Finland has seven Unesco World Heritage Sites but only one is natural. Kvarken Archipelago encompasses thousands of islands that are gradually emerging from the sea.
Unique geology and ecology have led Unesco to place the Kvarken Archipelago, located off Finland’s west coast near Vaasa, on the same list of natural wonders as the Grand Canyon and the Galapagos Isles. The Kvarken Unesco World Natural Heritage Site keeps Finland’s six Unesco World Cultural Heritage Sites company.
Exhibits at Vaasa’s Terranova Nature Centre illustrate how the massive ice sheet that covered Northern Europe during the Ice Age was more than three kilometres (1.9 miles) thick in this region. The weight of all this ice depressed the Earth’s crust by about a kilometre (0.6 miles). Terranova guide Minttu Kelloniemi explains that though the ice melted away some 10,000 years ago, this part of the crust is still rising on the rebound by about 8.5 millimetres (5/16 of an inch) a year. In geological terms this is a superfast rate of change.
“Because of the land uplift, we gain a square kilometre [0.4 square miles] of new land from the sea every year,” says Kelloniemi. “That’s enough for 150 football pitches – though the new shores and islands are too strewn with rocks to make good sports fields!”
Land bridge to Sweden
Geologists reckon that ongoing land uplift will eventually create a land bridge between Finland and Sweden – in about 2,500 years – turning the northern end of the Gulf of Bothnia into a huge lake.
The rapid land uplift has serious repercussions for local communities along low-lying coasts. “The shorelines constantly change; islands become part of the mainland; and we must keep checking boating routes as treacherous new rocks and islands emerge,” says Roland Wiik, who guides tour groups visiting the archipelago.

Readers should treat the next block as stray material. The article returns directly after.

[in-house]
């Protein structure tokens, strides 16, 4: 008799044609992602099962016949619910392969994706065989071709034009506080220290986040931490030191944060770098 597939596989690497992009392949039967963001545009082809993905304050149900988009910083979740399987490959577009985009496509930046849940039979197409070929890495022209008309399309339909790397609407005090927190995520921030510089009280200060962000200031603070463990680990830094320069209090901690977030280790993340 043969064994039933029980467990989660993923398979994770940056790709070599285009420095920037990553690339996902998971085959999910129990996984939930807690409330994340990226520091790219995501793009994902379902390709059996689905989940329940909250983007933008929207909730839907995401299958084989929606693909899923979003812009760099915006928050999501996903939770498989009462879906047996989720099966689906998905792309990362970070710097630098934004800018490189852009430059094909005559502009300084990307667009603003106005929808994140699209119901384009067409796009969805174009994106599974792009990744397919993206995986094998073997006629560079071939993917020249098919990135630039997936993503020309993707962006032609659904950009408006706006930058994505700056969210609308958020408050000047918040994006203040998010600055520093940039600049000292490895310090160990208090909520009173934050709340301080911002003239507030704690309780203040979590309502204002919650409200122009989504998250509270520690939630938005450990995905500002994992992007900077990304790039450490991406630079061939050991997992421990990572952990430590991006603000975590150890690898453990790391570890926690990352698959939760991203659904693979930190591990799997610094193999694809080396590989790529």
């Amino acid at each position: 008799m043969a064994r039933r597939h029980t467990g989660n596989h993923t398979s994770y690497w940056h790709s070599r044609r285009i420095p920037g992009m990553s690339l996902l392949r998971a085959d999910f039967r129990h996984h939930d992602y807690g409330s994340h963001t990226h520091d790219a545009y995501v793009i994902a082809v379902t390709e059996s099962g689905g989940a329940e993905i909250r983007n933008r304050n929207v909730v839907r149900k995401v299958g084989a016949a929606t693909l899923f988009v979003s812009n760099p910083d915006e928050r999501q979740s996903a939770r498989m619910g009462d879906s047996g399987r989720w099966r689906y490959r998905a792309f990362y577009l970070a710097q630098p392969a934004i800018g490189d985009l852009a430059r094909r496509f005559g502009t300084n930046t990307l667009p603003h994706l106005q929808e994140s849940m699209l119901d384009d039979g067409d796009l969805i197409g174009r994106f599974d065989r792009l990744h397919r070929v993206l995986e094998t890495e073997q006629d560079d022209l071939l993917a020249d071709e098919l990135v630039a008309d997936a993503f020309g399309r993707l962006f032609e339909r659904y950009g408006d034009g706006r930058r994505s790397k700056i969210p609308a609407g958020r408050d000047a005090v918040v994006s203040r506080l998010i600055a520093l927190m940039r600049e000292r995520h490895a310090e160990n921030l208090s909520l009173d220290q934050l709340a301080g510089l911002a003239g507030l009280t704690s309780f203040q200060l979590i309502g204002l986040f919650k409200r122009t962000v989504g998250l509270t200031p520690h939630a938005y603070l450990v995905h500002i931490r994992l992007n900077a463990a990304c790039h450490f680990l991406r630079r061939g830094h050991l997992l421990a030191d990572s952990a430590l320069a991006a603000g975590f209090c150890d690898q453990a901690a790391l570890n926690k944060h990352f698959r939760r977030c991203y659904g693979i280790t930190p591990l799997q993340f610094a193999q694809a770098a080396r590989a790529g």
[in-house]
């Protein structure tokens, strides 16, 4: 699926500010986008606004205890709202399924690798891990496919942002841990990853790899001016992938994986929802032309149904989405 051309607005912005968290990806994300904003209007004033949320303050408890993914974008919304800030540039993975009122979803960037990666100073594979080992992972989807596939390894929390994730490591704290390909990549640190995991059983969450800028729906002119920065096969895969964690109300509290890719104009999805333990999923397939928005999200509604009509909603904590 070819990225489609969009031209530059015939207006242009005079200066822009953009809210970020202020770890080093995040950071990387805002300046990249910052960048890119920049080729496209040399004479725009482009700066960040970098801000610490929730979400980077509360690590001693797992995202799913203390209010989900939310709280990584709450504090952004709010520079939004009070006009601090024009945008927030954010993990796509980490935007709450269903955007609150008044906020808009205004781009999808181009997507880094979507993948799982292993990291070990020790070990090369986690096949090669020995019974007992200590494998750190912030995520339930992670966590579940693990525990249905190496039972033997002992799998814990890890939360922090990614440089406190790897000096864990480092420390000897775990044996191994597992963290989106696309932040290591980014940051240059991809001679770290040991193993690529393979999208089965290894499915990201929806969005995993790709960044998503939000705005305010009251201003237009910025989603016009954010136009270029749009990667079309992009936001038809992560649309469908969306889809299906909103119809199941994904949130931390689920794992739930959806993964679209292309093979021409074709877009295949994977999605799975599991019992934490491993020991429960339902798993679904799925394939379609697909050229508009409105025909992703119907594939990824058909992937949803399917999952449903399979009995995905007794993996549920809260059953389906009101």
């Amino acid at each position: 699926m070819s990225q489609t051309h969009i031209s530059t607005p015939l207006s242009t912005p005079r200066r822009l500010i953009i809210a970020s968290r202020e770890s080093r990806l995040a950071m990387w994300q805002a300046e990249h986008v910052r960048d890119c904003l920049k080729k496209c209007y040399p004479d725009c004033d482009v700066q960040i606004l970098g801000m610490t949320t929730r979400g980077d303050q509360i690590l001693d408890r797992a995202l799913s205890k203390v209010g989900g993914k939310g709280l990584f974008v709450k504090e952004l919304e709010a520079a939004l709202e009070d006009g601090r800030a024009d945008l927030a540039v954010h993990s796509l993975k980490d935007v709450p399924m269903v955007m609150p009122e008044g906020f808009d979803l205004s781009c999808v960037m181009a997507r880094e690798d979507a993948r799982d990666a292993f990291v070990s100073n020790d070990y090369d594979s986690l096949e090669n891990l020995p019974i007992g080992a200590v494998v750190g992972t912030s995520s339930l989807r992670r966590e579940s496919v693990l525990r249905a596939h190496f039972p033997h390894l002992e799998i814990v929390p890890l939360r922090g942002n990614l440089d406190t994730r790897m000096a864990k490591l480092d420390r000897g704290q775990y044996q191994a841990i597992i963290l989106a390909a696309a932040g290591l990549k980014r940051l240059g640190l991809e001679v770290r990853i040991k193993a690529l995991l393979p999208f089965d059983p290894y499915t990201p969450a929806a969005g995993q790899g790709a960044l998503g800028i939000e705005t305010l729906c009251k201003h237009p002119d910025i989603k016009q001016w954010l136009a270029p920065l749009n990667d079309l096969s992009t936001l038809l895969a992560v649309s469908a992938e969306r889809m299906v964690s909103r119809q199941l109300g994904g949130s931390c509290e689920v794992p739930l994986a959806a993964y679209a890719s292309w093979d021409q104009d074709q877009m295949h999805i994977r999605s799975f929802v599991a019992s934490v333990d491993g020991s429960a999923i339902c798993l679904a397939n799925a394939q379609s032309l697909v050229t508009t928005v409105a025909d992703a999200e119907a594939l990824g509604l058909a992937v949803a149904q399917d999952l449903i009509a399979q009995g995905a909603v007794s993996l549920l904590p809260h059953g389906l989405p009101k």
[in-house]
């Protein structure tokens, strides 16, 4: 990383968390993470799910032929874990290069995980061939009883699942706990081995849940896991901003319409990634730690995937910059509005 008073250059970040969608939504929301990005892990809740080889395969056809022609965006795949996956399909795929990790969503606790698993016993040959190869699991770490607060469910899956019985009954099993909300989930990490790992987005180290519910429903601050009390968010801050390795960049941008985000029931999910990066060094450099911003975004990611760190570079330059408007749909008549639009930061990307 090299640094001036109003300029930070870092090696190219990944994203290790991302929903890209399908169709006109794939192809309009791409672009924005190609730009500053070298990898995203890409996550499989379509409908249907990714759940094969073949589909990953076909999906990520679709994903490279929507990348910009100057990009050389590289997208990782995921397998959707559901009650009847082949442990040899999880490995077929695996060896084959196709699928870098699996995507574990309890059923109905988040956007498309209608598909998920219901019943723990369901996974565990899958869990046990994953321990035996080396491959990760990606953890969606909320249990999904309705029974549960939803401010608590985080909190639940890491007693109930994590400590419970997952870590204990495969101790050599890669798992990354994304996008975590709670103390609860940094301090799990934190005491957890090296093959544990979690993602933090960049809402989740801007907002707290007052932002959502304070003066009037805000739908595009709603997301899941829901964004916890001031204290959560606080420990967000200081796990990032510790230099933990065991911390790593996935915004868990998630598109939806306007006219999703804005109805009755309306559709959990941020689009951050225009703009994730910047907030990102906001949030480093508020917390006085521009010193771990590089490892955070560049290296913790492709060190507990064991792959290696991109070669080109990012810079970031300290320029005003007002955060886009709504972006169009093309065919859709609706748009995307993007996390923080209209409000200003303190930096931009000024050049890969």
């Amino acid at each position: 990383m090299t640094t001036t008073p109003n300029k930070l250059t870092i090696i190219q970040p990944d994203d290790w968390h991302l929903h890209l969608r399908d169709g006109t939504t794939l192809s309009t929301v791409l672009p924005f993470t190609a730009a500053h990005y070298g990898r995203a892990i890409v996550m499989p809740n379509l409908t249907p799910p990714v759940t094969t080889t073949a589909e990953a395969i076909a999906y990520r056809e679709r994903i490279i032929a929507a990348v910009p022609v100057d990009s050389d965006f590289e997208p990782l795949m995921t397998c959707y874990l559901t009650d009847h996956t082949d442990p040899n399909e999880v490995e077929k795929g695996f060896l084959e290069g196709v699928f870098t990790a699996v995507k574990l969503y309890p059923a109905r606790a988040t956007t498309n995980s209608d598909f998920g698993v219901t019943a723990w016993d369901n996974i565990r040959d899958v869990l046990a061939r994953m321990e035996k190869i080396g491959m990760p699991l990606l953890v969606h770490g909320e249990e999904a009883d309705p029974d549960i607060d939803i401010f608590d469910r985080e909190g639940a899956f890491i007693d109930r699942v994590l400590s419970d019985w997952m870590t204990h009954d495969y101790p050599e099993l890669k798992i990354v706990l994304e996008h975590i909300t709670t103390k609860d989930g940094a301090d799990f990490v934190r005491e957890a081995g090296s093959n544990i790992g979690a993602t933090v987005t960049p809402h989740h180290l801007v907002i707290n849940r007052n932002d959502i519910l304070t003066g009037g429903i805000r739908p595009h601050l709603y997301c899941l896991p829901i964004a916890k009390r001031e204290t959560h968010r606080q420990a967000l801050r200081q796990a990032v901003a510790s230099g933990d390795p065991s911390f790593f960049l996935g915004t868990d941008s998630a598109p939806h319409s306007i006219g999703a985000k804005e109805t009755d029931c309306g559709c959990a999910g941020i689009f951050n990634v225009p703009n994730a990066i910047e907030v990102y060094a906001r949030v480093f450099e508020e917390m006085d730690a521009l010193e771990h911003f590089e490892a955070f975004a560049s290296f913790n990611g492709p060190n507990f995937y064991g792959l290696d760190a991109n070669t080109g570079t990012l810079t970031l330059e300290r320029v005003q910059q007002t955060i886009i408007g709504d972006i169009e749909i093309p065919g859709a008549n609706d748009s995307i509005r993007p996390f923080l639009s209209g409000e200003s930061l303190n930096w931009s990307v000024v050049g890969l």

“Over the centuries Björköby’s fishing harbour has had to be moved several times as older harbours were left high and dry,” adds Wiik. “Some local fishermen still use traditional wooden boats of a shallow-bottomed design. And many places where I remember fishing as a child in the 1960s are now dry land covered with trees.”
Tourism also rising
Kvarken has welcomed increasing numbers of visitors since gaining its world-class status in 2006. With its picturesque rows of wooden fishing cabins, Björköby’s harbour, Svedjehamn, is the most popular destination, as the starting point for trips to more remote islands.
The scenic islands, bays, lagoons and labyrinthine channels of the archipelago have rich flora and fauna, including plentiful fish and rare seabirds. Ecologists are fascinated to observe how the newly emergent lands are gradually colonised by plants and animals.
Björköby’s viewing tower gives visitors a spectacular panorama over alternating bands of land and water where dozens of elongated, ridge-like islands are emerging from the shallow sea. These unusual landforms are made of rocky moraine fragments left behind by the retreating ice sheet 10,000 years ago. The Ice Age is still so recent here that its effects are continuing to shape local landscapes.
By Fran Weaver, September 2010, updated July 2015